Besides a 'professional blogger site' being one attempting to make money through the site, there are many sites that also promote a ‘professional’ look for bloggers. You have to get your own domain name instead of jollyroger.blogspot.com; you need to replace the word ‘labels’ for your posts with ‘categories’; you need to order your site like the ‘pros’; you should not have widgets that ‘pros’ don’t use; you must be polite and nice so as to not alienate your readers; you must post regularly; you must write and think in a way that can be easily understood - in other words, reinforce the learnt deficiencies that comes with life within an increasingly shallow, self-absorbed and consumeristic society - et cetera, et cetera, et cetera.
In the comments section of one of these sites, I had to say.....
.....Well, if all bloggers begin to replace 'labels' with 'categories', the latter will begin to mean 'blogger' just as the former did wouldn't it;)
I believe that the quintessential factor that distinguishes the blogger from the 'pro' is that the latter tends to be more analytical, systematic and versatile in approach. Site design in ‘pro’ sites, of course, is generally more ordered and included widgets are relevant. But the approach is the most important.
...embellishments, such as changing one's design, getting one's own domain name, etc, is not actually an effort to make our blog professional per se, but to get around the learnt biases of a people whom aren't going to pay attention to anyone who resemble themselves. All other embellishments, such as changing one's design, getting one's own domain name, etc, is not actually an effort to make our blog professional per se, but to get around the learnt biases of a people whom aren't going to pay attention to anyone who resemble themselves. In other words, one basically has to 'look' like a 'pro', which basically means coming across as better than oneself appearance-wise, before one is given attention. Not unlike many 'black' artistes in america straightening their hair, richly-toned ‘celebs’ bleaching their skin so that they might look like their subtly-toned counterparts, or sharpening their noses and botoxing this or that part of their faces and whatnots, or people being taken more seriously or being treated with increased respect when they have a suit on.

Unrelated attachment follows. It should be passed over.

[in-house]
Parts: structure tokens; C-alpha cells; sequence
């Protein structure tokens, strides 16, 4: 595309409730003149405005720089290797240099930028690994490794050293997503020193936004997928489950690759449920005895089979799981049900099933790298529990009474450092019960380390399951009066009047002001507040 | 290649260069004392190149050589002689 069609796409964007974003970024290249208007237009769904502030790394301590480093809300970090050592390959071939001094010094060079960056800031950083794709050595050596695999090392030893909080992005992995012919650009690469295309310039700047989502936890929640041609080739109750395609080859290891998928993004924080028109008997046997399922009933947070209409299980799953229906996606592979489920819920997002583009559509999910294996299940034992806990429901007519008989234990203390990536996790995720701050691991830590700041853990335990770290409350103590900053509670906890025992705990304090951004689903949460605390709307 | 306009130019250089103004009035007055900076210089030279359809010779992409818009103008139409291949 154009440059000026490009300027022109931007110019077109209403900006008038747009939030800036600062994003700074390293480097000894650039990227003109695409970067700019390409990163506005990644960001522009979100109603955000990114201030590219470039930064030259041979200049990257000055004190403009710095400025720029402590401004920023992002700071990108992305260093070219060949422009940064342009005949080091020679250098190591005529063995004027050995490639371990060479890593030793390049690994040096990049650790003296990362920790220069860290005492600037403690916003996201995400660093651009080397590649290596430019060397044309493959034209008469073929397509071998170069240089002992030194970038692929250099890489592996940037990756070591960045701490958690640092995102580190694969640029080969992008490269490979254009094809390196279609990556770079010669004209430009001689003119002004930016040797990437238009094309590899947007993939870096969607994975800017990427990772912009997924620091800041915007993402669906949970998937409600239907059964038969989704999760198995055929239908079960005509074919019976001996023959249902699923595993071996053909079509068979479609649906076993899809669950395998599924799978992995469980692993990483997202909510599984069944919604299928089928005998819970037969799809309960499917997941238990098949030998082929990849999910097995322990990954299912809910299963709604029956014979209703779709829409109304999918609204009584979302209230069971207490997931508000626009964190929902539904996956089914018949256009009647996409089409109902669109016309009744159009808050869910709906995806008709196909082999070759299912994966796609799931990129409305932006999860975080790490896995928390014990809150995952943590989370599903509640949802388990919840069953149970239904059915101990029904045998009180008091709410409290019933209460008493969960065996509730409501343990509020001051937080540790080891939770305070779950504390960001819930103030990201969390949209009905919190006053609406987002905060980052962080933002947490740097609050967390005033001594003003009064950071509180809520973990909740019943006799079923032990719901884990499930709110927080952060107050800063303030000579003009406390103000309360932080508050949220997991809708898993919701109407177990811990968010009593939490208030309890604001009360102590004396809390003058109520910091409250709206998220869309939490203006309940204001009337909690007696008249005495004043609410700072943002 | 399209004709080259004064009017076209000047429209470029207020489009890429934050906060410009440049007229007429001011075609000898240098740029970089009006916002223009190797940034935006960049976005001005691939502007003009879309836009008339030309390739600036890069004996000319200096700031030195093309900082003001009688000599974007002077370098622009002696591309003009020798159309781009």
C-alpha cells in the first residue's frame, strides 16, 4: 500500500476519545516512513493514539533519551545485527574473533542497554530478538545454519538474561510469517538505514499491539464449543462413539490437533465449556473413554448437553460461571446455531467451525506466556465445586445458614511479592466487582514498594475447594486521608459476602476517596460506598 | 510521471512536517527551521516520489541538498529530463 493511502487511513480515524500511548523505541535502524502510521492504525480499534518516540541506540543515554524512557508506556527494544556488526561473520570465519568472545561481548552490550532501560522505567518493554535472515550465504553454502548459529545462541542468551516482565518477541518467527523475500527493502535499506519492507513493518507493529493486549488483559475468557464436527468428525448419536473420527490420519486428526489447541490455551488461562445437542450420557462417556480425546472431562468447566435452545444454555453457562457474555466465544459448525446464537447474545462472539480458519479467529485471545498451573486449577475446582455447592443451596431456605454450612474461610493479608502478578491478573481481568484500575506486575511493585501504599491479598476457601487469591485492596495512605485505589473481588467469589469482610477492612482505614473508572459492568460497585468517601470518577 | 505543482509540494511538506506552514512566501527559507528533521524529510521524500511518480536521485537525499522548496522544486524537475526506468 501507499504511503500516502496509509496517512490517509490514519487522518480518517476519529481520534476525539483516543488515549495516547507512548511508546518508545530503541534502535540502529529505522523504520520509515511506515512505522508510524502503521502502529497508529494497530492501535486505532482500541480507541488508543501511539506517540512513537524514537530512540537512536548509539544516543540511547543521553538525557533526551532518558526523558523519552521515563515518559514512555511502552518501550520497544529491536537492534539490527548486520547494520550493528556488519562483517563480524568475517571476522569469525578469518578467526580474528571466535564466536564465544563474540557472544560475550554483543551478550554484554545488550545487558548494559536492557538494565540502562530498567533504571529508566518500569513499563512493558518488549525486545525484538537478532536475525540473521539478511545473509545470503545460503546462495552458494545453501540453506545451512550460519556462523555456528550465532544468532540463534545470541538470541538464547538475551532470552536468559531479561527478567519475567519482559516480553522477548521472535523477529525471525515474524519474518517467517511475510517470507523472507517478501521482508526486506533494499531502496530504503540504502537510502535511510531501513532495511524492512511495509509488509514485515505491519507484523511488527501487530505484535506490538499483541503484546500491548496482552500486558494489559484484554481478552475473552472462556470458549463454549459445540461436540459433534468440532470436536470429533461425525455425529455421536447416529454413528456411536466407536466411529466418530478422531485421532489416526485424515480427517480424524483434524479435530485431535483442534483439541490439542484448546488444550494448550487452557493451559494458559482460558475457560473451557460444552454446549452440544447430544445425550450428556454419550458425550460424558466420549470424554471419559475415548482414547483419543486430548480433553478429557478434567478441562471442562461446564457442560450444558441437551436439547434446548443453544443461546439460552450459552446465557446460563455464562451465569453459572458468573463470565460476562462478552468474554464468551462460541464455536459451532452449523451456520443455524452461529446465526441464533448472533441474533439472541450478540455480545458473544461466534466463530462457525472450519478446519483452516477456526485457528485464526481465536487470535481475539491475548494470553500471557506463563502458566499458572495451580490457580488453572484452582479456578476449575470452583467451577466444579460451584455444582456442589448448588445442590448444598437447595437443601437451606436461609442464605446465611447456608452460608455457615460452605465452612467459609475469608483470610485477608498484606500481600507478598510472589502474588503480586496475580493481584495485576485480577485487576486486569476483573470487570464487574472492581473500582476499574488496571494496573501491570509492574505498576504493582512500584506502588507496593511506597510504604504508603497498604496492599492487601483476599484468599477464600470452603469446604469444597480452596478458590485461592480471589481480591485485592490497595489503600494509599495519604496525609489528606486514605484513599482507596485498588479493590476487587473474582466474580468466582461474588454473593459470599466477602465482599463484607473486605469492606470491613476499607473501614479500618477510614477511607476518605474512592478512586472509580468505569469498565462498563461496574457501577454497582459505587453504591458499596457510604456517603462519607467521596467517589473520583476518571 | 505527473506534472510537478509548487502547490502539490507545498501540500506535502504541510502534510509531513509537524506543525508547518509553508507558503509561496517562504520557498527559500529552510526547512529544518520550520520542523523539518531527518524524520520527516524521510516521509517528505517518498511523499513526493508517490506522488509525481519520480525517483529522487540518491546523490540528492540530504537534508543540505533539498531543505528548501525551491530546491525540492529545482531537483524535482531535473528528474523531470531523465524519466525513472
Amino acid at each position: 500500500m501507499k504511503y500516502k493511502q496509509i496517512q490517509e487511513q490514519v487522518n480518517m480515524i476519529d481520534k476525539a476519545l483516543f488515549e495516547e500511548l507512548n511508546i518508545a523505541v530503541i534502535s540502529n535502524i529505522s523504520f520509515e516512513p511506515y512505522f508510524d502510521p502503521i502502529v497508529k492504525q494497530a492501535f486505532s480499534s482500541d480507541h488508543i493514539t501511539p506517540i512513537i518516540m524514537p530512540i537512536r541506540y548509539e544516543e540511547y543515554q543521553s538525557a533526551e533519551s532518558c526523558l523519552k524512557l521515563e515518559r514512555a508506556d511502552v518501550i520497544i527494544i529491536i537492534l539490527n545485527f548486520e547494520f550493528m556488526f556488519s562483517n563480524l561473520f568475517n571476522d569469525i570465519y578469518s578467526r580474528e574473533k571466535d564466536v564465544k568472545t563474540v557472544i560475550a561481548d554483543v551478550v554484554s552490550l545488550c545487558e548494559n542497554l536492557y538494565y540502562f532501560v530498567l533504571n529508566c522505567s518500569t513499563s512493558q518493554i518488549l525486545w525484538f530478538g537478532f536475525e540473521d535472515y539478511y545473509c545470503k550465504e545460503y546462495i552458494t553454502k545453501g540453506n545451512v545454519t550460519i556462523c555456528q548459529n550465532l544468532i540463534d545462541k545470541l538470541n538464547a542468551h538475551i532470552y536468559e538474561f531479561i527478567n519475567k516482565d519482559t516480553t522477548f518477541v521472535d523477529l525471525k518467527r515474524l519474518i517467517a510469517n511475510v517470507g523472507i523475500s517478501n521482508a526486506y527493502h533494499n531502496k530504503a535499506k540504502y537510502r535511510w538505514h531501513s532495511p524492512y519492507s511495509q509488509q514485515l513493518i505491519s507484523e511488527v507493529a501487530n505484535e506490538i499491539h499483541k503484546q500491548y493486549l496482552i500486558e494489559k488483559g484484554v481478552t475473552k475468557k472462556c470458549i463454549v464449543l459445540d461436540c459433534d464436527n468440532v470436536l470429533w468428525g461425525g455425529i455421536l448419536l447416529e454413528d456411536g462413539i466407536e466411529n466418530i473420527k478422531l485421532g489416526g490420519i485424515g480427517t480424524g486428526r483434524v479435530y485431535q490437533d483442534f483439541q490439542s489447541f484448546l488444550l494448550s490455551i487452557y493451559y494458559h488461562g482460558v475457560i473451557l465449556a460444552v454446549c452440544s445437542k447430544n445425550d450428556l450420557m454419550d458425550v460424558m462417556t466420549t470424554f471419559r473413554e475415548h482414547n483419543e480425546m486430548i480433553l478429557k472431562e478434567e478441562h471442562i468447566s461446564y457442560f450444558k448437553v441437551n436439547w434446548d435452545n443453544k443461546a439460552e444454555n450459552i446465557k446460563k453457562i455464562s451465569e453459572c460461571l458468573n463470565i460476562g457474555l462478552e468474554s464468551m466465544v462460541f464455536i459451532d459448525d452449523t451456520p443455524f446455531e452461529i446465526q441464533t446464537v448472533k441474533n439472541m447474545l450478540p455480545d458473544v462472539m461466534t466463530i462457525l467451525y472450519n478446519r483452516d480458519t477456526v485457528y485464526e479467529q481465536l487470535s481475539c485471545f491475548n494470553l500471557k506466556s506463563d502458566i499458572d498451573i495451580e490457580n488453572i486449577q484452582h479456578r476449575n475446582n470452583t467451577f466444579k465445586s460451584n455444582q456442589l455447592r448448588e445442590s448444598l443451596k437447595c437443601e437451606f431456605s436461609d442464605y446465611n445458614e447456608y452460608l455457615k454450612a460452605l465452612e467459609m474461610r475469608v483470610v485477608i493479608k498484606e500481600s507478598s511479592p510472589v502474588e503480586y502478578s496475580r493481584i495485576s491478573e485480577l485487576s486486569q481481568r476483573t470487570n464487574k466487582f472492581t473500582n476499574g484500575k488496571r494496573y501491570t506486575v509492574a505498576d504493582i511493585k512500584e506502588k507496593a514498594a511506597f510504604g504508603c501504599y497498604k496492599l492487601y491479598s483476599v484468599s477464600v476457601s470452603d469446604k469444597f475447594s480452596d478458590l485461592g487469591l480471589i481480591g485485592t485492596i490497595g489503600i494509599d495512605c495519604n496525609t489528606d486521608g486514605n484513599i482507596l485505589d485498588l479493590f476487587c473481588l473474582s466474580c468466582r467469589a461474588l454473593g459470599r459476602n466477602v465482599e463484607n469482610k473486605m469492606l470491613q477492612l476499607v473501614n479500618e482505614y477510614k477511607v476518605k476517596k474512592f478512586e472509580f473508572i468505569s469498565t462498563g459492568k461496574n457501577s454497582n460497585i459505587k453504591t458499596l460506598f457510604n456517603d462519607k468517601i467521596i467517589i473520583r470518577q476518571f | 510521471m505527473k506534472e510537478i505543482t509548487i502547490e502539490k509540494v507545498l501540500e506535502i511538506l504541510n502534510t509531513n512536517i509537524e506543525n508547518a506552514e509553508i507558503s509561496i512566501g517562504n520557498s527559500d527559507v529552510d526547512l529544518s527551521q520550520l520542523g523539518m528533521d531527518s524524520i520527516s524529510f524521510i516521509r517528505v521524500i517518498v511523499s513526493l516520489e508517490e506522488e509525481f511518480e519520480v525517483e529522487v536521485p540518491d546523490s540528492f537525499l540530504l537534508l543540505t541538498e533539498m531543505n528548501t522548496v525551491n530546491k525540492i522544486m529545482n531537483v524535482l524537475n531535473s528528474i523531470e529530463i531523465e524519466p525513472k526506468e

This site itself has evolved from its ‘non-pro’ look in its previous incarnations (previous sites) to its current and relatively less-‘blogger’ look. But this is not purposed to simply ‘give it a more pro look’, but in appreciation of the fact that people generally disrespect themselves so much - given their cog & wheel status within this self-abnegating socio-economic system that turns them into nothing other than consumers, fans and reproductive units - that they aren’t going to take anyone, or even themselves seriously in arenas now largely monopolised by the ‘pros’, ‘celebs’, politicians, the wealthy, et cetera.(though the additional reason for these overhauls was to bring about more order and a less cluttered appearance so as to not psychologically inhibit one's consideration of the content as opposed to just giving it a 'pro' look)
If you want to give your site a particular look, do so because it illustrates your personality and your aims, but not because it might 'look pro'. The latter would be no different to falsely extolling the value of a product because it has a 'pro' front-end. When we appreciate this, we will learn to appreciate insight in itself as opposed to determining its value by what impresses the sight.Precious few think anything amiss with being required to wear a tie to get into certain restaurants; ‘celebs’ heading social movements and being appointed as ambassadors to the U.N. instead of the real professionals in these fields; that products’ sales tend to go up when fronted by a grimacing Clooney or stick-wielding Tiger Woods; and so on and so forth. You are nothing if you’re part of the herd that all of the above depend on to be overpriced, overpaid and basically overrated. It’s a symbiotic union that requires the existence of the inferior for the gluttonous subsistence of the former.
And it is within this context that we begin to understand why many are rushing toward a ‘pro’ or 'standout' look for their blogs. Well, I don’t blame them. They are subconsciously aware that they have to look like their overlords in order to be treated with similar respect by their peers. Well, we can’t be idealistic and stick to 'looking like a blogger' lest we be shrugged off by others just as they are accustomed to being shrugged off. But whilst we are doing it, we should spare a thought for what we are reinforcing amongst the masses, and state in no uncertain terms, that our ‘pro’ look is simply purposed to get around the masses disrespect themselves as opposed to it being indicative that we truly ‘pros’.
If we are going for a 'pro look', it should be for no reason other than creating order and not just to 'look pro'. 'Pro' is validated by nothing other than insight. If you want to give your site a particular look, do so because it illustrates your personality and your aims, but not because it might 'look pro'. The latter would be no different to falsely extolling the value of a product because it has a 'pro' front-end. When we appreciate this, we will learn to appreciate insight in itself as opposed to determining its value by what impresses the sight.